Firing the Mind Readers and Curbing Federal Conferences
The infamous $820,000 three-day training conference in Las Vegas that rocked the General Services Administration in 2012 seemed a witch’s brew of bad ingredients— frivolous-sounding entertainment such as a mind reader and a bicycle-building exercise and comic routines on video—blended with expensive staff planning trips and a well-lubricated private reception, all in a town where what happens there is supposed to stay there.
The 2010 event, orchestrated by the agency’s Public Buildings Service, became a turning point in federal conference policy. Similar blowouts came to light at GSA’s Federal Acquisition Service, the Veterans Affairs and Justice departments, and the Internal Revenue Service.
Appalled by bad publicity at a time of budgetary austerity, the Obama administration in 2011 issued a directive cracking down on travel and conferences. Early this year, then-U.S. Controller Danny Werfel told a House panel the policy had already saved $2 billion.
GSA canceled several 2013 conferences: FedForum, on asset management; SmartPay, on purchase cards; and its acquisition Training and Expo.
Not everyone is happy. In May, House members from Nevada introduced the Protecting Resort Cities From Discrimination Act. “Las Vegas was unfairly targeted as somehow being the cause of the wasteful spending,” said Rep. Joe Heck, R-Nev. “Anyone who has ever traveled to Las Vegas can tell you that it is often cheaper to rent rooms and conference space there.”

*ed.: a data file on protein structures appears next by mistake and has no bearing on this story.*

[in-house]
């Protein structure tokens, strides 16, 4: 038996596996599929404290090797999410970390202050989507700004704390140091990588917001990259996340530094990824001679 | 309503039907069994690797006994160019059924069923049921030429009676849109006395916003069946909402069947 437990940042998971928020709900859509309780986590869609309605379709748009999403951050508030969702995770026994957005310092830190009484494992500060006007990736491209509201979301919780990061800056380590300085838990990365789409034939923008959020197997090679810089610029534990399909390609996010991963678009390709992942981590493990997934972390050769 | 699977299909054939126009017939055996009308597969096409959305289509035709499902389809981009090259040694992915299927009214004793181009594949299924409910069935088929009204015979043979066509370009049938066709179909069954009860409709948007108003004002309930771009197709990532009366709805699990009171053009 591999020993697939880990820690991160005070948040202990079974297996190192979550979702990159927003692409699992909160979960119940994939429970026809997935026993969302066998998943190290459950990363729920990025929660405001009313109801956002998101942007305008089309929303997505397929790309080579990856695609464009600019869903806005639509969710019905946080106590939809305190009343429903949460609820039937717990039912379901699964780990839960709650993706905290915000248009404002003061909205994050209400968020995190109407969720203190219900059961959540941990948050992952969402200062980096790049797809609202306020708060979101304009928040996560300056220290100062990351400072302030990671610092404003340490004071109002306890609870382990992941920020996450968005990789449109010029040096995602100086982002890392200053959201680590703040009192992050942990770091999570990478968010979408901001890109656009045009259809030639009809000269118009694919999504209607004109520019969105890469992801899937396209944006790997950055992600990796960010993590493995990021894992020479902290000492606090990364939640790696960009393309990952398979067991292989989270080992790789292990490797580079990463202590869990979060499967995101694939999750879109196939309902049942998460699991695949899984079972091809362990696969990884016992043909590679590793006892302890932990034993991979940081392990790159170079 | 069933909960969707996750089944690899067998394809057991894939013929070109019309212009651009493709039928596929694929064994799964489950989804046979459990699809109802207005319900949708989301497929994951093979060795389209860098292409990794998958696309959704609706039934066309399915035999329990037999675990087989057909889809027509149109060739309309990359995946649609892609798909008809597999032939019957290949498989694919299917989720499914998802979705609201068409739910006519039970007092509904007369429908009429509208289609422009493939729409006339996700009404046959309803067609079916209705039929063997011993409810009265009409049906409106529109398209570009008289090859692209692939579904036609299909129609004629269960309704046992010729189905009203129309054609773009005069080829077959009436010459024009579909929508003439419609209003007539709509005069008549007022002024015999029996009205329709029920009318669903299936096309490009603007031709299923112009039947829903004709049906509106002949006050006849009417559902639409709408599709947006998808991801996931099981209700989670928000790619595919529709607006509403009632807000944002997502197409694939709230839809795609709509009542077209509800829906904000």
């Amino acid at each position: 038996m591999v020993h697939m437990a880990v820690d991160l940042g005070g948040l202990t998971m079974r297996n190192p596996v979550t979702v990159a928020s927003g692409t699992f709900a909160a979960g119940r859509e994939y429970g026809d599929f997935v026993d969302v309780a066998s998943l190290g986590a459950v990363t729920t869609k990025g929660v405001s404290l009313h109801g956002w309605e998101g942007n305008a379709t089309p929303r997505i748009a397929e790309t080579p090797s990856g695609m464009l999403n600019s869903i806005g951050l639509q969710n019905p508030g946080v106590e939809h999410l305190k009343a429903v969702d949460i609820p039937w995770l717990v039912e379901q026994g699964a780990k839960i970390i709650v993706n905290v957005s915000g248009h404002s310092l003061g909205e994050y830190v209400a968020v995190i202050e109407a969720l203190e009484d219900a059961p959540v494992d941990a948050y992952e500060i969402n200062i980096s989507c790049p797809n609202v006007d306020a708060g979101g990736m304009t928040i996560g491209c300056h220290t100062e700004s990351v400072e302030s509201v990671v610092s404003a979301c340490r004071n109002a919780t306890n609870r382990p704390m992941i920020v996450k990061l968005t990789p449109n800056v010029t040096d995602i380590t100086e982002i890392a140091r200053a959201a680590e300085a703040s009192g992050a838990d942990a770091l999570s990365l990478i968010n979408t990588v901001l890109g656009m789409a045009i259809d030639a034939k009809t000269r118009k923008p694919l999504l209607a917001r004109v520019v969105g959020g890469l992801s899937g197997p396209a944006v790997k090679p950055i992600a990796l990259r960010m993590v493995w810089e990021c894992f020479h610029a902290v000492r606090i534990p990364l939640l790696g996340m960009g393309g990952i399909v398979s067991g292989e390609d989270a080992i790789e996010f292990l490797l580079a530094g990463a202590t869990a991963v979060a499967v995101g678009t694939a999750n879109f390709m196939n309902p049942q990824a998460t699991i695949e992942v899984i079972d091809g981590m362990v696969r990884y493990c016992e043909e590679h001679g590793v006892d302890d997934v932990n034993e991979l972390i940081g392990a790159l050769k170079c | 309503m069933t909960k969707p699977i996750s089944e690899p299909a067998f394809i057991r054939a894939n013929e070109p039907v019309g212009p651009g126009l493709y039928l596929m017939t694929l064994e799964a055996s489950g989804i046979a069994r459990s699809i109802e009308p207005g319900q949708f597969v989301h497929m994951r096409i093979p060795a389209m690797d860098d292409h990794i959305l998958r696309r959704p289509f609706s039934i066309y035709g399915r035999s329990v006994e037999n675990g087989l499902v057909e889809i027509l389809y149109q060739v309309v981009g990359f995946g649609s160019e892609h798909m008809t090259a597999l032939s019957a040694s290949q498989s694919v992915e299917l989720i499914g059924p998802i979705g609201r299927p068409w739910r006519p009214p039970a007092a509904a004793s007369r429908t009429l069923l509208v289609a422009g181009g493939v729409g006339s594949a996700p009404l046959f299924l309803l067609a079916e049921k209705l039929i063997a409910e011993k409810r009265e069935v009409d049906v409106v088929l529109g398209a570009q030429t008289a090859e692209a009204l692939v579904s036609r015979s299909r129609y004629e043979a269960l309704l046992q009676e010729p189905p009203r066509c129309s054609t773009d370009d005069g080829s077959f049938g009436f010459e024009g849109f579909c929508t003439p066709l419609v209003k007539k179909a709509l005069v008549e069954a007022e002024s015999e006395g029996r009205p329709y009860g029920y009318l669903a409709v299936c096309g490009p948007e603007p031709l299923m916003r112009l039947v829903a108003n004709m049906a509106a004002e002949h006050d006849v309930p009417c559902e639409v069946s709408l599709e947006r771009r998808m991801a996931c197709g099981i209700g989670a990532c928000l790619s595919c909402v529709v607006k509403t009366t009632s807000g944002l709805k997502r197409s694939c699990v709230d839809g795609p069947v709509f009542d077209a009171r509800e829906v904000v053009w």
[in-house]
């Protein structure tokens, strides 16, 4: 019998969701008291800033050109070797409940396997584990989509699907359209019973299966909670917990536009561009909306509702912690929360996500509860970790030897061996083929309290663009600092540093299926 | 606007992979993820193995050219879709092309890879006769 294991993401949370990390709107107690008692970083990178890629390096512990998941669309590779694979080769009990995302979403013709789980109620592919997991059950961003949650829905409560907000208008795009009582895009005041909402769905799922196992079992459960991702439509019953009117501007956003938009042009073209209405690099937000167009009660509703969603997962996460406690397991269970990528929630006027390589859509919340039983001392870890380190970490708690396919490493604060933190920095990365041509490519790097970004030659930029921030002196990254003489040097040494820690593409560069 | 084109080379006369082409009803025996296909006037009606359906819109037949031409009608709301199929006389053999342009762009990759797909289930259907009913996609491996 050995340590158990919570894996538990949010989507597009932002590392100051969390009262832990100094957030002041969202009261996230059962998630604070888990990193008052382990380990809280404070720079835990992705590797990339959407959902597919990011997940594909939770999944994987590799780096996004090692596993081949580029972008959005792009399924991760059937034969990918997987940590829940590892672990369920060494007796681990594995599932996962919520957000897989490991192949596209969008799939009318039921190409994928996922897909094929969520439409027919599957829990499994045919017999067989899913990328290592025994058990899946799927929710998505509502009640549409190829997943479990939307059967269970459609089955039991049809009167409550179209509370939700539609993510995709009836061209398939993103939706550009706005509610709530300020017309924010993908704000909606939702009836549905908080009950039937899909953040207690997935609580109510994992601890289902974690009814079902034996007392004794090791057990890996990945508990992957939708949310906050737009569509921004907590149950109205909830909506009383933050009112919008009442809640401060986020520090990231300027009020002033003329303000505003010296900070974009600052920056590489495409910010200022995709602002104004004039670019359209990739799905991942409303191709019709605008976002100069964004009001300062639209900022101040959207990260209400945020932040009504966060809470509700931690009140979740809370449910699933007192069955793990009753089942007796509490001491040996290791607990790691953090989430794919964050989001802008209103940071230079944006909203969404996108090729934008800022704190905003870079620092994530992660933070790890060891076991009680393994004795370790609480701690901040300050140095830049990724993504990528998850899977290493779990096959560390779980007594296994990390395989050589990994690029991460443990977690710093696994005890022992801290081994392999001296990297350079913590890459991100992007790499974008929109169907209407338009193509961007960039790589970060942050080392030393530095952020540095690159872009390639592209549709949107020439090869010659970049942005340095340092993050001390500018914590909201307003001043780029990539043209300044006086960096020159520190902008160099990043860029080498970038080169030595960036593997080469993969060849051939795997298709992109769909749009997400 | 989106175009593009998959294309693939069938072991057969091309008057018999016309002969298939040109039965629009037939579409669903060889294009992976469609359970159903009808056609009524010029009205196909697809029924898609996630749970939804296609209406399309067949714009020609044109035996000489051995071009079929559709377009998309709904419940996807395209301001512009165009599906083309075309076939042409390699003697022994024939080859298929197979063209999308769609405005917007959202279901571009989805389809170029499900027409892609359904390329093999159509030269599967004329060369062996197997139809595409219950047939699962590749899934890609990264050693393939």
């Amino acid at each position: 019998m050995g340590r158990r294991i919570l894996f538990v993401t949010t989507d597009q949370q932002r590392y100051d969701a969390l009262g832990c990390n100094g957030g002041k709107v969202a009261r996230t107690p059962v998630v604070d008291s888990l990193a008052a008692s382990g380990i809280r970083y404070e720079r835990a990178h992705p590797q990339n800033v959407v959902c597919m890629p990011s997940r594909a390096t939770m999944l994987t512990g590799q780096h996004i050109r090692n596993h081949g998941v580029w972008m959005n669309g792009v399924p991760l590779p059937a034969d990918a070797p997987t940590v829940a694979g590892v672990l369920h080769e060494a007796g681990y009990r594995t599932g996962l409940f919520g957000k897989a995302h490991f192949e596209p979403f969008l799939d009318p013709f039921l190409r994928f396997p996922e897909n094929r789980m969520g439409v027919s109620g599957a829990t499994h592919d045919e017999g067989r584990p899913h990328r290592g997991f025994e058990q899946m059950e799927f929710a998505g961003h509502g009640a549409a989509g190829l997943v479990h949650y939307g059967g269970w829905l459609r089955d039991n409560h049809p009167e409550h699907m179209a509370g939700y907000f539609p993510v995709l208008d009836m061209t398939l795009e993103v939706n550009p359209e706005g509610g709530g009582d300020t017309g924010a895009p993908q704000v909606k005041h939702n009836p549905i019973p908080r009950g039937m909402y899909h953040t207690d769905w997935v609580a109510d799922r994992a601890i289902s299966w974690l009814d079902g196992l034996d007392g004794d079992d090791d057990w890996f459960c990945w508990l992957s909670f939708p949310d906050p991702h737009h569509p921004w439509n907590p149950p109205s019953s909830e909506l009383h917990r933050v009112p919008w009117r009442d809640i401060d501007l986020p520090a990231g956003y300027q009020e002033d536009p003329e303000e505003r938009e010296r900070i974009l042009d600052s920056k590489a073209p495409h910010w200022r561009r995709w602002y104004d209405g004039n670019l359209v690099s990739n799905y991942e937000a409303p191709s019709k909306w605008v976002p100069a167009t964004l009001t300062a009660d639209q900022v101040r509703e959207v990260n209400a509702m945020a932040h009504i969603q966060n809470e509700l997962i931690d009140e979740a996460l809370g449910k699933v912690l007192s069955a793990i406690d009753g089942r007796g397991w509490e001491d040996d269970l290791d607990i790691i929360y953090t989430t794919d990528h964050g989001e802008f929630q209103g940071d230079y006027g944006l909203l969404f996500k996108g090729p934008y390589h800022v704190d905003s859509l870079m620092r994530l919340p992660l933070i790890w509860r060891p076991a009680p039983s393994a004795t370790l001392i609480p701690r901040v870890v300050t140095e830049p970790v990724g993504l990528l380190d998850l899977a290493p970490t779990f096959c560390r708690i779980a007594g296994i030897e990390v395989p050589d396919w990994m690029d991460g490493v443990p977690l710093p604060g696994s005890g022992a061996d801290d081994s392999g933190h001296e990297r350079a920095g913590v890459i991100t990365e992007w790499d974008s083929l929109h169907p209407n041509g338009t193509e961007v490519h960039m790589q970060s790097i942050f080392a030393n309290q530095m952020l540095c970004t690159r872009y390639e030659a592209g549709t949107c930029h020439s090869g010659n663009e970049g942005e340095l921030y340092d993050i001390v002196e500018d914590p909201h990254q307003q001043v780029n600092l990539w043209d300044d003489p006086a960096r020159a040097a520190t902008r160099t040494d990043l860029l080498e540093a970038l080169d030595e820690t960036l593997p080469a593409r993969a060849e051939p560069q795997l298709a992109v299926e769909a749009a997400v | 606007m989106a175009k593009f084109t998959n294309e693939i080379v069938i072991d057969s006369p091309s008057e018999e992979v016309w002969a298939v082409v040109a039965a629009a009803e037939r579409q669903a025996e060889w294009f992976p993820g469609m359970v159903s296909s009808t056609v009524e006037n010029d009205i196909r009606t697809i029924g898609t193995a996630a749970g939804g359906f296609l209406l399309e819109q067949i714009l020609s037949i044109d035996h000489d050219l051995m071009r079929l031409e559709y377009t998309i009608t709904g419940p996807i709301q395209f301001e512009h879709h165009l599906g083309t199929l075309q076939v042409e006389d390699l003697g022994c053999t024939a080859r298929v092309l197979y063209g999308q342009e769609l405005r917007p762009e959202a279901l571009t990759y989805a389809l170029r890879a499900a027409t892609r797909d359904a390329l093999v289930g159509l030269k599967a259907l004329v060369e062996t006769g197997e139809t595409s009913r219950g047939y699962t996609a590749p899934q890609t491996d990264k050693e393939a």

GSA acting administrator Dan Tangherlini says agency planners “had clearly gone too far.” But he is of two minds on whether Web-enabled confabs are an adequate substitute. “I agree that getting people together informally through travel is valuable, and that things can’t happen entirely through video,” he says, adding the previous GSA Expo in San Antonio successfully brought together contracting officers to see products and meet vendors. But by using social media, he adds, “we can have a thoughtful approach that expands relationships.”
In late May, OMB released guidelines acknowledging the value of conferences but reinforcing the goal of a 30 percent reduction in travel spending from 2010 through 2016. The requirements include senior management approval and more public reporting of conference costs.
“Key decision-makers in Washington are recognizing not just the critical importance of meetings to achieving government’s mission, but that these meetings have a profound impact on the overall economy,” says Rob Bergeron, executive director of the Society of Government Meeting Professionals.
David DuBois, president of the International Association of Exhibitions and Events, says many in his industry welcome the guidelines. “We’re all American citizens, and we don’t want to see waste,” he says. But hospitality industry indicators show conference attendance is slowing, he says, citing federal spending reductions and a slow economy.
“If a two-hour teleconference or Skype can save 20 people getting on airplane and staying in hotel, then I’m supportive,” he says. “[But if an agency] needs interactive dialogue and innovating, if the desired outcomes are built around creativity and whiteboarding and looking someone in the eye and challenging their idea, you can’t do it with computers.”